Aspirin reduces cardiovascular events in patients with pneumonia: a prior event rate ratio analysis in a large primary care database

Fergus W Hamilton*, David T Arnold, William Henley, Rupert A Payne

*Corresponding author for this work

Research output: Contribution to journalArticle (Academic Journal)

Abstract

Background
Ischaemic stroke and myocardial infarction (MI) are common after pneumonia and are associated with long-term mortality. Aspirin may attenuate this risk and should be explored as a therapeutic option.

Methods
We extracted all patients with pneumonia, aged over 50, from the Clinical Practice Research Datalink (CPRD), a large UK primary care database, from inception until January 2019. We then performed a prior event rate ratio analysis (PERR) with propensity score matching, an approach that allows for control of measured and unmeasured confounding, with aspirin usage as the exposure, and ischaemic events as the outcome. The primary outcome was the combined outcome of ischaemic stroke and myocardial infarction. Secondary outcomes were ischaemic stroke and myocardial infarction individually. Relevant confounders were included in the analysis (smoking, comorbidities, age, gender).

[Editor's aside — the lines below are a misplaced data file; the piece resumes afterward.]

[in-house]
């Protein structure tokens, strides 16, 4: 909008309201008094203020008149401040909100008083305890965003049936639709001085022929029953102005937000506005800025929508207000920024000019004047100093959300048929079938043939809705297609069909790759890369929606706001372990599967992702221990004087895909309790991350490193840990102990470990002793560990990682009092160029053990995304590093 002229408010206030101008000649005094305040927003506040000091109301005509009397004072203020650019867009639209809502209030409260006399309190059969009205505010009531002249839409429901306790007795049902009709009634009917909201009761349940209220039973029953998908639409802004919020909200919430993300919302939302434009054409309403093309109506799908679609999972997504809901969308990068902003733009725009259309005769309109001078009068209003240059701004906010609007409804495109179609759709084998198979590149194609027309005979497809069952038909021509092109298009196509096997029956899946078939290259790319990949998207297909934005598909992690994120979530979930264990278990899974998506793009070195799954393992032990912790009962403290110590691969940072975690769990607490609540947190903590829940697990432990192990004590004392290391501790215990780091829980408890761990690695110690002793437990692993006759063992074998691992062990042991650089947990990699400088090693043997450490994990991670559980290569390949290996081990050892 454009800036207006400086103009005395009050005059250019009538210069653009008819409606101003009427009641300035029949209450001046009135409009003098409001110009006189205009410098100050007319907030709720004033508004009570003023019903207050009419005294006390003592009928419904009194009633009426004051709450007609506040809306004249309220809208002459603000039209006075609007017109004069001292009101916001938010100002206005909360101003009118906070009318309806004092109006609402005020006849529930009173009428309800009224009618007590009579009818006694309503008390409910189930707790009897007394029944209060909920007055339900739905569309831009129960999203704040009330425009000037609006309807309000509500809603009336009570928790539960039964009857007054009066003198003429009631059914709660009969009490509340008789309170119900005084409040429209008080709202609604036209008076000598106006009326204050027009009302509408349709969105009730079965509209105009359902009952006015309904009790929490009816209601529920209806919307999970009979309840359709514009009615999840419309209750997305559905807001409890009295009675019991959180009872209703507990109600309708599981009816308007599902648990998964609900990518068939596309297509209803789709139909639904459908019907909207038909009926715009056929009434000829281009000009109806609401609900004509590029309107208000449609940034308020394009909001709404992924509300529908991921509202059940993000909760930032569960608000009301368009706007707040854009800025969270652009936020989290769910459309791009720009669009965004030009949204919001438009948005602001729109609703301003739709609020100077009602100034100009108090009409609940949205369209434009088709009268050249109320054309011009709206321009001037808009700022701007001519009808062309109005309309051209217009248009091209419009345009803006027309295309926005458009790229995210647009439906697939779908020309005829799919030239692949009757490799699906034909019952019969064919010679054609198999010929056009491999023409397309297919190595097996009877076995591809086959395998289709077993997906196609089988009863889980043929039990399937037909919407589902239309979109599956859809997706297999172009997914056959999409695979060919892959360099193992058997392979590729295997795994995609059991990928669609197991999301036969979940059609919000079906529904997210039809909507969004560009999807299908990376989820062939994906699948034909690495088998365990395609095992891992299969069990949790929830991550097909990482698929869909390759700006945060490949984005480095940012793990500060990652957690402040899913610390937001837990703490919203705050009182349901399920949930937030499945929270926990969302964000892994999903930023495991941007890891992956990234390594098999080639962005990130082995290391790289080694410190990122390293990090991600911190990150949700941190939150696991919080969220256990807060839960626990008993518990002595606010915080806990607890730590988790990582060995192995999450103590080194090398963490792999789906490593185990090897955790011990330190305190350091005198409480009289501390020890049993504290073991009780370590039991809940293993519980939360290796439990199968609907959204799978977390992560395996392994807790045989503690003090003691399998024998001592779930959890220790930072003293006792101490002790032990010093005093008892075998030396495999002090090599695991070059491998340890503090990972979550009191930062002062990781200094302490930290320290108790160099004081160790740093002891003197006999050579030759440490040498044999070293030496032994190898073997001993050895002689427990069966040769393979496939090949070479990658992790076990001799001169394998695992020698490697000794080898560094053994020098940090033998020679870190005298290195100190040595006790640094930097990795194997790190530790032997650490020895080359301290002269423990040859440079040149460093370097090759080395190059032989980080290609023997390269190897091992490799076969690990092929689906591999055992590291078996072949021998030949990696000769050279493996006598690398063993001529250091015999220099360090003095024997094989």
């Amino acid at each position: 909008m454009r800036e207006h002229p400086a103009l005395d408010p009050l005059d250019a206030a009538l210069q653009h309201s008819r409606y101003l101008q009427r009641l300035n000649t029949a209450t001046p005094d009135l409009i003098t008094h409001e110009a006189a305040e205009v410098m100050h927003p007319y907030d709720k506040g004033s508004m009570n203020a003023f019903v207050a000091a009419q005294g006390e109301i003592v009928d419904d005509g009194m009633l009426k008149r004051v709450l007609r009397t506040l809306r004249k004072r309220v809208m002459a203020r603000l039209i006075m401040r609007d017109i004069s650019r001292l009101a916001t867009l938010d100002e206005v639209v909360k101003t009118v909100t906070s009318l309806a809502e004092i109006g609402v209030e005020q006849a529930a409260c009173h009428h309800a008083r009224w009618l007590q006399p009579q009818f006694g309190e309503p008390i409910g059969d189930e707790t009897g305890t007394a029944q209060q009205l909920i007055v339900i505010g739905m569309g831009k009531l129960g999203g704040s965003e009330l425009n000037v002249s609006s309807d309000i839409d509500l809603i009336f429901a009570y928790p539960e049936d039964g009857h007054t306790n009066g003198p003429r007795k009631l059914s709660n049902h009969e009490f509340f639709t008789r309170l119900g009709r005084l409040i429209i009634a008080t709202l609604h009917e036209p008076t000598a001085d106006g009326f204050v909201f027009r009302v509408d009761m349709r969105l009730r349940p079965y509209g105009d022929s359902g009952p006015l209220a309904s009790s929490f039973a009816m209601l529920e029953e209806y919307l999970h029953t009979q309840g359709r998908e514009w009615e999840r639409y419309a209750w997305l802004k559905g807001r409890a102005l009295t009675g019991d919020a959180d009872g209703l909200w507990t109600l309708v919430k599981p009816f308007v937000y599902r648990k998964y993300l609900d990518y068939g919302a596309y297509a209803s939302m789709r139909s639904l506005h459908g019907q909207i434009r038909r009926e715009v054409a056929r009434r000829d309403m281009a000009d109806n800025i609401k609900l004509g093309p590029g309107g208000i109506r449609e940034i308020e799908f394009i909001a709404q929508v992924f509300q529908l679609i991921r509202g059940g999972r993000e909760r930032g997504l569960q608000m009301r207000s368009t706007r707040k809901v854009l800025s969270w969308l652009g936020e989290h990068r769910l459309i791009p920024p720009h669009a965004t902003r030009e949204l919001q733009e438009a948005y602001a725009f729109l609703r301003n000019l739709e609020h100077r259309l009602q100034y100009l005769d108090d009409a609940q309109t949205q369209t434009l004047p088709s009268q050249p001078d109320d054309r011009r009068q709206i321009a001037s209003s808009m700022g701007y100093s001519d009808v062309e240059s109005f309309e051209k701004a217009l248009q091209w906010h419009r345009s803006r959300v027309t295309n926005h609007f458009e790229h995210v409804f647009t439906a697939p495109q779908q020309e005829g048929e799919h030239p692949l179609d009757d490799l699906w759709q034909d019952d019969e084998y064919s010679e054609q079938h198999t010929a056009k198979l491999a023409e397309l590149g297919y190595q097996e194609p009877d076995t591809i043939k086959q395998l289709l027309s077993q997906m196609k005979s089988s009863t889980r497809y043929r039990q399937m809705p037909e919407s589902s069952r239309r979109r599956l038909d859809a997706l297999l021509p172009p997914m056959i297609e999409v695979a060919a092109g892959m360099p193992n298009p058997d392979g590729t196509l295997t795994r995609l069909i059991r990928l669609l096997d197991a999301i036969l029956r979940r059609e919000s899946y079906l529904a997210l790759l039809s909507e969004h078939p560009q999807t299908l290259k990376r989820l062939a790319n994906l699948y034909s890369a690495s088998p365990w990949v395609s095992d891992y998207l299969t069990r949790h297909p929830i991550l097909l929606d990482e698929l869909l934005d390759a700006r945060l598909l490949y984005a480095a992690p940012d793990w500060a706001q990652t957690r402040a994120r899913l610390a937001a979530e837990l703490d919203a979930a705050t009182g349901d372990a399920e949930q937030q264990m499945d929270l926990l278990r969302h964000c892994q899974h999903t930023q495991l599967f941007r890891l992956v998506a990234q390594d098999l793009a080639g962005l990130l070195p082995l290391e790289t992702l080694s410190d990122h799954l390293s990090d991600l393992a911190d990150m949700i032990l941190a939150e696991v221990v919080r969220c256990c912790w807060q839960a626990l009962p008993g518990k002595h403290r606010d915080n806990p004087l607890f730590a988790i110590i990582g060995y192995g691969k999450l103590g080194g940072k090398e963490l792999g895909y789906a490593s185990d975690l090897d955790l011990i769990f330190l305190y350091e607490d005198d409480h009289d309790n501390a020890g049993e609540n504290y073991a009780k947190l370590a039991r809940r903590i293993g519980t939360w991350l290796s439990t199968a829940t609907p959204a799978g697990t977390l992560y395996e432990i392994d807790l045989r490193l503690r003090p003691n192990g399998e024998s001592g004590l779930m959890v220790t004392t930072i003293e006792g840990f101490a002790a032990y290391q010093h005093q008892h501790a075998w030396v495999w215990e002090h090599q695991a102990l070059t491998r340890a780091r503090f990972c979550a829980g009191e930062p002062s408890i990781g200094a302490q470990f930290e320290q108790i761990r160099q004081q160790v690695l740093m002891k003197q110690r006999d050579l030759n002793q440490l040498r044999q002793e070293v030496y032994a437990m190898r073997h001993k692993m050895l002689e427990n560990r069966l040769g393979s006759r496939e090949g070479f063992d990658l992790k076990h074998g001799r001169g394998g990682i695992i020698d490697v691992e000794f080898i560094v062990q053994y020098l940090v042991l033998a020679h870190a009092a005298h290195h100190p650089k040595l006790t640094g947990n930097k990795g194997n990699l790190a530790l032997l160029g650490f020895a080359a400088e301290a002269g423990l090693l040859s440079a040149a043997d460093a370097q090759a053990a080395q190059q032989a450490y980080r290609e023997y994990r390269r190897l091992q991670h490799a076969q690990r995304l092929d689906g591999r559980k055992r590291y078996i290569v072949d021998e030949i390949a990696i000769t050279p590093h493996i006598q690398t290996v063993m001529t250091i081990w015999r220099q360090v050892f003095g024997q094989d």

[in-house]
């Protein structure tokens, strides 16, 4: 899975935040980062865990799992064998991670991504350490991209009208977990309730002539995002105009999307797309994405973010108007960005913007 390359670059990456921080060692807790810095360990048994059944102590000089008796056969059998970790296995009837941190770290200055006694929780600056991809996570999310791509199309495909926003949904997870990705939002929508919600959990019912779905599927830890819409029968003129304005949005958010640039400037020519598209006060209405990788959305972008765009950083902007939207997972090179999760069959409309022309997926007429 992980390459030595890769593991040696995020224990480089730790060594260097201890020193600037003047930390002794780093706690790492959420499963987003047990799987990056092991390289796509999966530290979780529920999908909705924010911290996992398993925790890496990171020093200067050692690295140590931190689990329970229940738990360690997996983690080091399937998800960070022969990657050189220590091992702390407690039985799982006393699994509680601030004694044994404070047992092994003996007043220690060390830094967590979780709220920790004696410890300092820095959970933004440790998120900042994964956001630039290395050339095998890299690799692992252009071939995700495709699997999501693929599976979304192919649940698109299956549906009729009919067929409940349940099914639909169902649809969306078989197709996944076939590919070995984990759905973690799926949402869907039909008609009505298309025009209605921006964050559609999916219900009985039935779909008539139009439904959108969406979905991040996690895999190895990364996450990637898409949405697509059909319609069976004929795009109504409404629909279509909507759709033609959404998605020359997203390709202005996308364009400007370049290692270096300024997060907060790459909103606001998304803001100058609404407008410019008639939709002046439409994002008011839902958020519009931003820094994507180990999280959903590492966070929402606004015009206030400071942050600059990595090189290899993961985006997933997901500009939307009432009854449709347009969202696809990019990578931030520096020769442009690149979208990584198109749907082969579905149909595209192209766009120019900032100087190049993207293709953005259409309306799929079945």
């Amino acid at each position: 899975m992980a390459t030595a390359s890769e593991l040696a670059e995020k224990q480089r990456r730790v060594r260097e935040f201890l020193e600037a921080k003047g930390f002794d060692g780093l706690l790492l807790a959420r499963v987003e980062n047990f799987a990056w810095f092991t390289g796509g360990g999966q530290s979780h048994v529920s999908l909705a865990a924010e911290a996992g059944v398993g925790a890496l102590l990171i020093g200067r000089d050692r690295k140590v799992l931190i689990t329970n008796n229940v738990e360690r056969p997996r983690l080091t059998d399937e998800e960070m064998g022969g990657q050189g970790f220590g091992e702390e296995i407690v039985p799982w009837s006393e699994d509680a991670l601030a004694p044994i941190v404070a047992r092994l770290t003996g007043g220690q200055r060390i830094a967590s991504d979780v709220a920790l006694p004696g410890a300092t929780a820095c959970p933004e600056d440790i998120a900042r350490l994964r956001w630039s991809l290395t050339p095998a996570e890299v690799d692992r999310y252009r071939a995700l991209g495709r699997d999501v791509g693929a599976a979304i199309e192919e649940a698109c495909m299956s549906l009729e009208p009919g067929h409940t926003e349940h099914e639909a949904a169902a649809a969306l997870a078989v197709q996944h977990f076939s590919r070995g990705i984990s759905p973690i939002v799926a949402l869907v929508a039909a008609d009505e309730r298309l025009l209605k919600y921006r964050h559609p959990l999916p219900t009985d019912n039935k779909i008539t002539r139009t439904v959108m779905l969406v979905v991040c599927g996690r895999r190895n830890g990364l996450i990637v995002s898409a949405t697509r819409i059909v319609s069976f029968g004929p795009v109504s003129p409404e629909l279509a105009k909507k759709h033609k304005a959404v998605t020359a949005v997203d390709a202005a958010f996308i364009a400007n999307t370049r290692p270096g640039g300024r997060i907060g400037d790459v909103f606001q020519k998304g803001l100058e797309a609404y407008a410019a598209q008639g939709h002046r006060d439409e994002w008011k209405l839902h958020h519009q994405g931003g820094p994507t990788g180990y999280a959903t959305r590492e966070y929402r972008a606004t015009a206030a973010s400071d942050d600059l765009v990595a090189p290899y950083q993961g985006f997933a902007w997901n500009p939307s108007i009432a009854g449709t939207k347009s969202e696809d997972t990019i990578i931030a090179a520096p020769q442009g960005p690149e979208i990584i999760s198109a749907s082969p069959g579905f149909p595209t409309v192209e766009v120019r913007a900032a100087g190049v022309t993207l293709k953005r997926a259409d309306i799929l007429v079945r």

Findings
48,743 patients were eligible for matching. 8,099 of these were aspirin users who were matched to 8,099 non-users. Aspirin users had a reduced risk of the primary outcome (adjusted hazard ratio, HR 0.64; 95% confidence interval 0.52 - 0.79) in the PERR analysis. For both secondary outcomes, aspirin use was also associated with a reduced risk HR 0.46 (0.30 – 0.72) and HR 0.70 (0.55 – 0.91) for myocardial infarction and stroke respectively).

Interpretation
This study provides supporting evidence that aspirin use is associated with reduced ischaemic events after pneumonia in a primary care setting. This drug may have a future clinical role in preventing this important complication.
Original languageEnglish
JournalEuropean Respiratory Journal
Publication statusAccepted/In press - 24 Aug 2020

Fingerprint Dive into the research topics of 'Aspirin reduces cardiovascular events in patients with pneumonia: a prior event rate ratio analysis in a large primary care database'. Together they form a unique fingerprint.

  • Cite this